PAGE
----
"Boomers will demand products, services, and workplaces that adapt to their needs and desires," says Rich Donovan, chief investment officer at WingSail Capital. Crossover technology such as the iPad, which works well both for people with disabilities and the broader consumer market, are the "holy grail" of business and disability efforts and will drive growth in disability-related capital spending, he says. Donovan, who has cerebral palsy, just received his first iPad as a Father’s Day gift. "I love it, it’s simple to use and it’s the ideal accessible technology," he says.
Companies such as Apple are motivated, at least in part, to create products that work for people with disabilities because the population is aging, says Dorrie Rush, marketing director of accessible technology at Lighthouse International, a nonprofit organization dedicated to fighting vision loss.
At the age of 33, Rush was diagnosed with early-onset macular degeneration. Twenty years later, her visual acuity is low, although she retains some peripheral vision. "I used to be on the bus and I would see people reading the newspaper and I’d be so jealous," Rush says. Then she bought an iPhone and downloaded the New York Times app. Her phone now reads the news to her on the bus each morning.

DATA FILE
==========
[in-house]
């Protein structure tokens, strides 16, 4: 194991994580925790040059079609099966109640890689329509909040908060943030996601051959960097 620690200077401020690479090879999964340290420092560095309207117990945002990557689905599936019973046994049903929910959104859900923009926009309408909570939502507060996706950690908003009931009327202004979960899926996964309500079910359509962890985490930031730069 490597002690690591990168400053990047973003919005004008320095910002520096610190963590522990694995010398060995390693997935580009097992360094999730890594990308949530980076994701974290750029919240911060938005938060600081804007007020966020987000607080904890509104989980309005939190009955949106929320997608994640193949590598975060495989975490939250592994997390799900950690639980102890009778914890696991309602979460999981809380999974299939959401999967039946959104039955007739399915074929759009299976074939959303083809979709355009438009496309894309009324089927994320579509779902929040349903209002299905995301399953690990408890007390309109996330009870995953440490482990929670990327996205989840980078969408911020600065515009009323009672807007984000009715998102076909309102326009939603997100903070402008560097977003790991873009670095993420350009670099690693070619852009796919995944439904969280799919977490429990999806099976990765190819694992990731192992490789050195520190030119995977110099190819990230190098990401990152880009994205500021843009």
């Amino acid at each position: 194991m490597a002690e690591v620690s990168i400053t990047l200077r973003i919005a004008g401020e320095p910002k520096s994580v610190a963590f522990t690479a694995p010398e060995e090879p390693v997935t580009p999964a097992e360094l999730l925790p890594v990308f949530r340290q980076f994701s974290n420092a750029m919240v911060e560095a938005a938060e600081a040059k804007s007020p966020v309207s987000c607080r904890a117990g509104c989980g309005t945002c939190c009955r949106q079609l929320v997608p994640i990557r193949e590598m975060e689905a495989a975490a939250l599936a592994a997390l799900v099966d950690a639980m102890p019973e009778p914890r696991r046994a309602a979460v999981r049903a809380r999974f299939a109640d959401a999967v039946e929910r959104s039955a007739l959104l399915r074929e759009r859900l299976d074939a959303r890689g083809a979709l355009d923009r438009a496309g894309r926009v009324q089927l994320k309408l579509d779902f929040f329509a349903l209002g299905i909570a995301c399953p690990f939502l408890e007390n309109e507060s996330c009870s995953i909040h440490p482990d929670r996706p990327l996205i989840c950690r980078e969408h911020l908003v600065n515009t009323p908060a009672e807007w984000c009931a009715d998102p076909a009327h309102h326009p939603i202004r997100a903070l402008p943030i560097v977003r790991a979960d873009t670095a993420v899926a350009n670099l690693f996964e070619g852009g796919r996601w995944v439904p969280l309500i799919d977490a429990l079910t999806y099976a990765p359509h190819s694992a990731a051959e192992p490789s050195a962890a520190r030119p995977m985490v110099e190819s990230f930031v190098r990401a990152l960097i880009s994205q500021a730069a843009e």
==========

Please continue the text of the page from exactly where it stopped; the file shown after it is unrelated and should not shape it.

Rapid Technological Improvement
In the past two years, particularly since the release of the iPhone 3GS that came equipped with VoiceOver, Rush says she has noticed a vast improvement in the technology available to visually impaired users. "Previously, I was using and being offered a lot of technology that was obscenely expensive and at best, mediocre," she says.
For people who need to read office memos or other printed materials, Freedom Scientific sells a scanning and reading appliance for $1,800. Alternatively, there’s a free app called SayText that uses the camera from the iPhone 4 to take a photo of a document, prompting the app to read the text aloud. The same app can be used to take photos of business cards, after which the contact info is automatically scanned and uploaded into the phone’s contact directory. Similarly, ZoomReader, an app from Ai Squared that sells for about $20, reads the text in images from the iPhone 4 camera.